But once you've settled in to what appears to be just an unusual Magical Girl show, the tables are abruptly turned and everything you expected is changed. The true purpose of the HiMEs, the role of the Orphans, the very reason for their powers and what they have to do with them -- is nothing like what you expected. And unlike so many other Magical Girls, the HiME and what they do are not Invisible to Normals; some are in fact being influenced or manipulated by agents of the "mundane" organizations around them.

As one by one the HiME fall, the monstrous orchestrators of the carnival finally appear on the stage, leading to an apocalyptic final confrontation.


Mai-HiME was conceived as a multimedia project, spanning anime, manga and video game editions, all produced independently of each other with each one following a different continuity. The anime turned out to be by far the most popular imagining, but the manga has its followers. The video game, a Dating Sim created by the people behind Da Capo, was never released outside of Japan.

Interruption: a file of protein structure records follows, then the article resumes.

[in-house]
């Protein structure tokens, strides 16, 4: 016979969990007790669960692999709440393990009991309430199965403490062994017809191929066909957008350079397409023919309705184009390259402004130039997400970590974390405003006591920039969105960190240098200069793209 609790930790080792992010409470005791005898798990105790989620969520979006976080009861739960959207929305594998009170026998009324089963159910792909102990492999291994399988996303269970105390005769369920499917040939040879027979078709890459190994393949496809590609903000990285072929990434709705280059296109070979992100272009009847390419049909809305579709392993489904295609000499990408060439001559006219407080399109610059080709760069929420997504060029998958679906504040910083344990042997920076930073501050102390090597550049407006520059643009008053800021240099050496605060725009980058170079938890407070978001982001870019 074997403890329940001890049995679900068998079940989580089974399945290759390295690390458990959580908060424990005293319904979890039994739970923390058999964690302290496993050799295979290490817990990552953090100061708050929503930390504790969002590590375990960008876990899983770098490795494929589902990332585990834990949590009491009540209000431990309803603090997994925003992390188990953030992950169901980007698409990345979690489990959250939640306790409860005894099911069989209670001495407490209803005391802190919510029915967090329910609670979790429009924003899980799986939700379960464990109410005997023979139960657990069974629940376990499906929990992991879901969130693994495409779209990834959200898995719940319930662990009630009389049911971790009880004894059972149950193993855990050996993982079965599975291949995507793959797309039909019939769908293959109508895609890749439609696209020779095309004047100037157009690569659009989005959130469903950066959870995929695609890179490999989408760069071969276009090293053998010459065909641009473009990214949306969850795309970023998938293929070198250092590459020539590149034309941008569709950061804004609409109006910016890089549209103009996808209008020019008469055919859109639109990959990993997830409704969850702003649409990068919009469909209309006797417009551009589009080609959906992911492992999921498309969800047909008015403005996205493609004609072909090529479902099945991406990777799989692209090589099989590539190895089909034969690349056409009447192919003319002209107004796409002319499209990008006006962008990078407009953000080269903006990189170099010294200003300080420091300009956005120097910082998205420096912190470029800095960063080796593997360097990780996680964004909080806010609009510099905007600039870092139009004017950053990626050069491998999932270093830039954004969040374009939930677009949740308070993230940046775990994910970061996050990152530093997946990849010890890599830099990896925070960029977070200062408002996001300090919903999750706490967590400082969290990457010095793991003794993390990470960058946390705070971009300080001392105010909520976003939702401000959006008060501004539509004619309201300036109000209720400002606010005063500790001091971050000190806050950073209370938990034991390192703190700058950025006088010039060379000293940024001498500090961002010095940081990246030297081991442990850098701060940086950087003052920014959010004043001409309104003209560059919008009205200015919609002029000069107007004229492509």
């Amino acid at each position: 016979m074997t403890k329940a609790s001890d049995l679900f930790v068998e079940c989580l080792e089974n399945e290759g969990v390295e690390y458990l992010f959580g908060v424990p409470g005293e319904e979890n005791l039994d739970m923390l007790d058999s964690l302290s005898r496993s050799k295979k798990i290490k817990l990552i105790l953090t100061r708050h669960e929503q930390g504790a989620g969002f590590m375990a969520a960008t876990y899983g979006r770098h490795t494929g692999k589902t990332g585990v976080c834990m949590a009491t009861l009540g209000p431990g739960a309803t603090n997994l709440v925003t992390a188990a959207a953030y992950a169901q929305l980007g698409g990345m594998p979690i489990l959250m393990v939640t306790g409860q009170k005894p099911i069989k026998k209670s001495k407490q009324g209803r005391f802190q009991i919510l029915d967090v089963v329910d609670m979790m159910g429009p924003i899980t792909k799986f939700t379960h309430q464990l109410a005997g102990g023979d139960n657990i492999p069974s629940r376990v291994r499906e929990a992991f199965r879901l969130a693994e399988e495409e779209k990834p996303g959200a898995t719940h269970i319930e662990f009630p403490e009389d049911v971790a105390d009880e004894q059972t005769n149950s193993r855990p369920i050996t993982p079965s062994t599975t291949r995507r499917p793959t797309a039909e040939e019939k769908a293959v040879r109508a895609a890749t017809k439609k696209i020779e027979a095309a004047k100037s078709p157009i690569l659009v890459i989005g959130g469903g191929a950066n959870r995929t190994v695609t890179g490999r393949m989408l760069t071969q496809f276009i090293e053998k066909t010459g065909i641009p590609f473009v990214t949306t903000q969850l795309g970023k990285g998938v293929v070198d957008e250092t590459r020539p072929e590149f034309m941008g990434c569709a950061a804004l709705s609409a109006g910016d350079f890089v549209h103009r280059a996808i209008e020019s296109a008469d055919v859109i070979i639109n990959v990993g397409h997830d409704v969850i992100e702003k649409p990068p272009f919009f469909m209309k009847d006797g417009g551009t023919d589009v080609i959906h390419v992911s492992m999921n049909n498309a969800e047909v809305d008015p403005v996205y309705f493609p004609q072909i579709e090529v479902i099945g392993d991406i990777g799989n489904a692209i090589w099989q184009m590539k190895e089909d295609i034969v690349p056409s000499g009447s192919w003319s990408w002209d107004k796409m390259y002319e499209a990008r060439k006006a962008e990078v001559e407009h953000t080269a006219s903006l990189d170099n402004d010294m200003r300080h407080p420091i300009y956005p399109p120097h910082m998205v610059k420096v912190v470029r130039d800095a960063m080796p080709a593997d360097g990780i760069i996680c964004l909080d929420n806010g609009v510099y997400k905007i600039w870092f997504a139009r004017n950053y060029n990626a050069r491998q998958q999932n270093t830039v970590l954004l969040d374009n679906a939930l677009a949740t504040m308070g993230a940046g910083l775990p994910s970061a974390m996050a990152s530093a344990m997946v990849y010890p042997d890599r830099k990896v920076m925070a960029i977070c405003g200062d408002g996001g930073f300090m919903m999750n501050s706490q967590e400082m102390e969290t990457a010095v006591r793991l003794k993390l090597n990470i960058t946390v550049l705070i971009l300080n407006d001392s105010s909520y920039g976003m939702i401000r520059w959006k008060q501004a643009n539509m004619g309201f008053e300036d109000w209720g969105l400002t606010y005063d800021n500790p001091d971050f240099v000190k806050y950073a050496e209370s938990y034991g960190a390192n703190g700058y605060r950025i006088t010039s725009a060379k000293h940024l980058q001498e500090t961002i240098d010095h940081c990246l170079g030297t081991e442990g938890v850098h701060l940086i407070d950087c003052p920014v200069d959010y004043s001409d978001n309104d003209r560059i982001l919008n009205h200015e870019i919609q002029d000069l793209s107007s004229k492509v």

Followed in the 2005-2006 season by Mai-Otome, a completely separate series which still contains connections back to Mai-HiME. Another disparate series is Mai-HiME Destiny light novel series, which not only shifts the action to Hokkaido, but replaces Mai with a shiny new protagonist named Mayo Kagura and the HiME with MiKOs -- so, strictly speaking, it's neither "Mai" nor "HiME"...

Originally available in the US via bittorrented fansubs, but in late spring 2005 it was licensed for release in North America. As of summer 2006, it can be found in retail outlets in the US under the title My-HiME.

For more information on the characters within the series, check out the character sheet.

Tropes used in My-HiME include:


Alyssa: Just because it's a satellite, that doesn't mean it travels at a constant speed.

  • Expy: From Neon Genesis Evangelion; one character is a very transparent Rei Ayanami clone (cute, but creepy). Another is a blatant Kaworu Nagisa. His name? Nagi. Last but not least: they have the same seiyuu.
  • Eye Scream: Nao gets stabbed in the eye by a stinger from her own CHILD. Ouch.